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Global greenhouse gas emissions from animal-based foods double that of plant-based foods

A new study published last month in the Nature Food Journal, is one of the first to account for net carbon dioxide, methane and nitrous oxide emissions from all sub-sectors related to food production and consumption.

This comprehensive study led by the University of Illinois examined four major sub-sectors for plant and animal-based food emissions associated with food production processes. These were: land-use change, farmland activities, raising livestock and other activities beyond the farm gate, such as transport, from 171 crops and 16 animal products across the globe.

The study found that our food system accounts for 35 percent of all human-made greenhouse gas emissions. Across all regions, emissions equivalent per capita are greatest from the production and consumption of animal based foods. The authors used complex and robust methods of assessment to show very clearly that emissions from production and consumption of plant-foods are around half that of animal based foods, when we take into account the land use requirement, feed, methane production and processing requirements.

The majority of emissions from food production were animal based (57 percent). Only 29 percent of emissions were attributed to the production of plant-based foods. Beef, cow’s milk and pork were the biggest contributors to this tally, with rice being the most greenhouse gas intensive of the plant-foods. The top 10 plant-based foods in terms of emissions equivalents (apart from rice), were all relatively low, when compared to the animal based top 10.

Production and consumption based GHG emissions from plant and animal based food.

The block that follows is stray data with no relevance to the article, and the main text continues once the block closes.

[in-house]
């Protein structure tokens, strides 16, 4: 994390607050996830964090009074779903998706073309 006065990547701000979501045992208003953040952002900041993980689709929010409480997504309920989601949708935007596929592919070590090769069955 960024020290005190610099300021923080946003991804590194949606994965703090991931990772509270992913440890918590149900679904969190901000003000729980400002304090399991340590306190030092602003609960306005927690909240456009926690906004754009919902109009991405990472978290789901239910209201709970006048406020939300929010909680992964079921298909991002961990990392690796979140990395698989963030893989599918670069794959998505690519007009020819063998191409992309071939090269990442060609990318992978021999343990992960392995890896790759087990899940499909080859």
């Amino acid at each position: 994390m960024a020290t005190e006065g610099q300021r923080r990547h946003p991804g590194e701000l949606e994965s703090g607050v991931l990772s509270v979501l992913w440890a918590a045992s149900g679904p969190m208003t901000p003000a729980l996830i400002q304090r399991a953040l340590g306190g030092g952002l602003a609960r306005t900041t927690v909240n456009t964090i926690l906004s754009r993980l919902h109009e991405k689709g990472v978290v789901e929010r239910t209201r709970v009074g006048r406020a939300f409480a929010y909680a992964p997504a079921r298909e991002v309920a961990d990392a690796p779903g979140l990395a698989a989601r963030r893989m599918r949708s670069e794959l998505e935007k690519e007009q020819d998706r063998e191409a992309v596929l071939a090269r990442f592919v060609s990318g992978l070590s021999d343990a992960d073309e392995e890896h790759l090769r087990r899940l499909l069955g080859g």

Source: Xu X, Sharma P, Shu S, et al research paper

What is of huge concern is that while emission calculations for land use, methane and nitrous oxide are in-line with previous studies, overall emissions calculated in this recent study are much higher than previously estimated by the Food and Agriculture Organization of the United Nations in 2010, and more in line with the upper estimates provided by the IPCC. This really highlights the significance of food based emissions and the urgency of action now required.

The United Nations projects that over the period 2009 to 2050, food production will need to increase by 70 percent to meet increasing food demand…

he United Nations projects that over the period 2009 to 2050, food production will need to increase by 70 percent to meet increasing food demand. Increased food production may accelerate land-use changes for agriculture, resulting in greater greenhouse gas emissions, reduced carbon sequestration and further climate change.

With the exponential rise in food demand in mind, this study once again reinforces the importance of the need for an urgent change in consumption towards more plants, particularly in high meat-eating countries like Australia. Shifting to a whole food plant-based diet not only significantly lowers your personal greenhouse gas emissions, it also improves your health. A win-win for people and planet!

Key reference
Xu X, Sharma P, Shu S, et al. Global greenhouse gas emissions from animal-based foods are twice those of plant-based foods. Nat Food. Published online September 13, 2021:1-9. doi:10.1038/s43016-021-00358-x

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